Tribe, US Officials Reach Deal to Save Colorado River Water

. The U.S. government has agreed to pay the tribe $150 million and fund a pipeline project in return for not using some of its Colorado River water rights.

PHOENIX, Ariz. (AP) - An Arizona Native American tribe reached an agreement with the U.S. Government on Thursday to not use some of their Colorado River water rights for $150 million in exchange for funding and a pipeline.

The agreement with the Gila River Indian Community for $233 million, announced in Phoenix was hailed by many as an example of how cooperation is needed to save a river that is vital to the agricultural industry in the West and to the livelihoods of more than 40 millions people living in seven states in the Western U.S. and Mexico. Officials called it 'compensated conservancy'

The move is part of an effort to convince states that depend on the Colorado River, to reduce their water consumption in light of a continuing drought that has caused reservoirs to dry up dramatically including Lake Mead at Hoover Dam.

Tommy Beaudreau, Deputy Secretary of Interior of the United States, said: 'Today’s announcements and partnerships with tribes such as the Gila River Indian Community show that tribes play a crucial role in the solution.' We have no more important partners than Indian Country in this effort.

Colorado River users submitted proposals for some of the money by leaving fields unplanted. Some cities have ripped up decorative grass that is thirsty, while tribes and large water agencies have left water in reservoirs voluntarily or mandated.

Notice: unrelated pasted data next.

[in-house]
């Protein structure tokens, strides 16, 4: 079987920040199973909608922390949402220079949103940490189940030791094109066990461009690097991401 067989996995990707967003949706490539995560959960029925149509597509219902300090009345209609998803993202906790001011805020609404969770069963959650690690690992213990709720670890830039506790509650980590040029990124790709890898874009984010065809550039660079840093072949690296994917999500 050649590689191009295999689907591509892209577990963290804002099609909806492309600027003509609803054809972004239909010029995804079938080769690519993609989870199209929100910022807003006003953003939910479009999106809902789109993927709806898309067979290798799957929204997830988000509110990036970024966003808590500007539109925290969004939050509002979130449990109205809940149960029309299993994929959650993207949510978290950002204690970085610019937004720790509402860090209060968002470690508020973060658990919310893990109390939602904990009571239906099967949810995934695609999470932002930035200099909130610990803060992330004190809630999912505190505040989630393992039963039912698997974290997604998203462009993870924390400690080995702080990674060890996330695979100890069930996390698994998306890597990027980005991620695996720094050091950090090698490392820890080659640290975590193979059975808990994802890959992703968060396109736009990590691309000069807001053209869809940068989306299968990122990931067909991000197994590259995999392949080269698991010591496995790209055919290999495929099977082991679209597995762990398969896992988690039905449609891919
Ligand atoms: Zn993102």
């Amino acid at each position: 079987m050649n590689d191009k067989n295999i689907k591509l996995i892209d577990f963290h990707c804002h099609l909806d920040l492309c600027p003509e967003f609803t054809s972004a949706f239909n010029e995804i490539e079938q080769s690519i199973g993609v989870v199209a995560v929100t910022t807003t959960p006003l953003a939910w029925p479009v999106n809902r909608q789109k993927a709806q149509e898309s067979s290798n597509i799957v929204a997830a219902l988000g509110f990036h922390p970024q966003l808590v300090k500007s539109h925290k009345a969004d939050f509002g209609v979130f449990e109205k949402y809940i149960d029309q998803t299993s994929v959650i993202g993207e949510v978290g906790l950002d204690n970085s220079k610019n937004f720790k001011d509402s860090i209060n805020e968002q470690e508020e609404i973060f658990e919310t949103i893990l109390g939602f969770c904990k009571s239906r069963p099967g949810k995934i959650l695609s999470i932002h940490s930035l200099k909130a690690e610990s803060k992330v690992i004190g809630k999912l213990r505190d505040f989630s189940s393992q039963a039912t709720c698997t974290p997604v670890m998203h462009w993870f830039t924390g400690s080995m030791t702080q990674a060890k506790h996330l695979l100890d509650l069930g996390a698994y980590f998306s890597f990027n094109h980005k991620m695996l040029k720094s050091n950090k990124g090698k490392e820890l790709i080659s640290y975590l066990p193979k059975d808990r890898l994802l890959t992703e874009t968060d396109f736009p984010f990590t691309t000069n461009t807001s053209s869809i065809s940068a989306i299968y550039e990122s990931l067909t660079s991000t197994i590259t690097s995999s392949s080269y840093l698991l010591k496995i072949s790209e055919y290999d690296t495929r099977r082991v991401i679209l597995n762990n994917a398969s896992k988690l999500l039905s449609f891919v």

The Interior Department, aside from the Gila River announcement has not shared many details on how it intends to divide up the remaining $4 billion. This includes how much of that money will be allocated to the agricultural interests within the Imperial Irrigation district in California.

According to a government document released along with the announcement on Thursday, the Biden Administration plans to spend approximately $15.4 billion for infrastructure improvements, inflation reductions, and drought-related projects throughout the West.

The Gila River Tribe will receive $83 million to build a pipeline to reuse approximately 20,000 acre feet (25 million cubic metres) of water each year. They will also get $50 million per annum over three years to not use the 125,000 acre feet (154 million cu meters) of stored water at Lake Mead. This is part of an effort to encourage Colorado River water users reduce their water consumption.

A foot-acre of water can cover an acre (1,233 cubic meters) of land with a depth of 1 foot. This is about the amount of water needed to supply two households on average per year.

Gila River Indian Community Governor Stephen Roe Lewis pointed out in a press release that a third agreement provided a grant from the federal government for a solar-covered project.

Lewis stated that "These three agreements represent the future of how we will work together in order to face the urgency of the moment. "... We must find, encourage and fund innovative solutions which have a lasting impact on the Colorado River."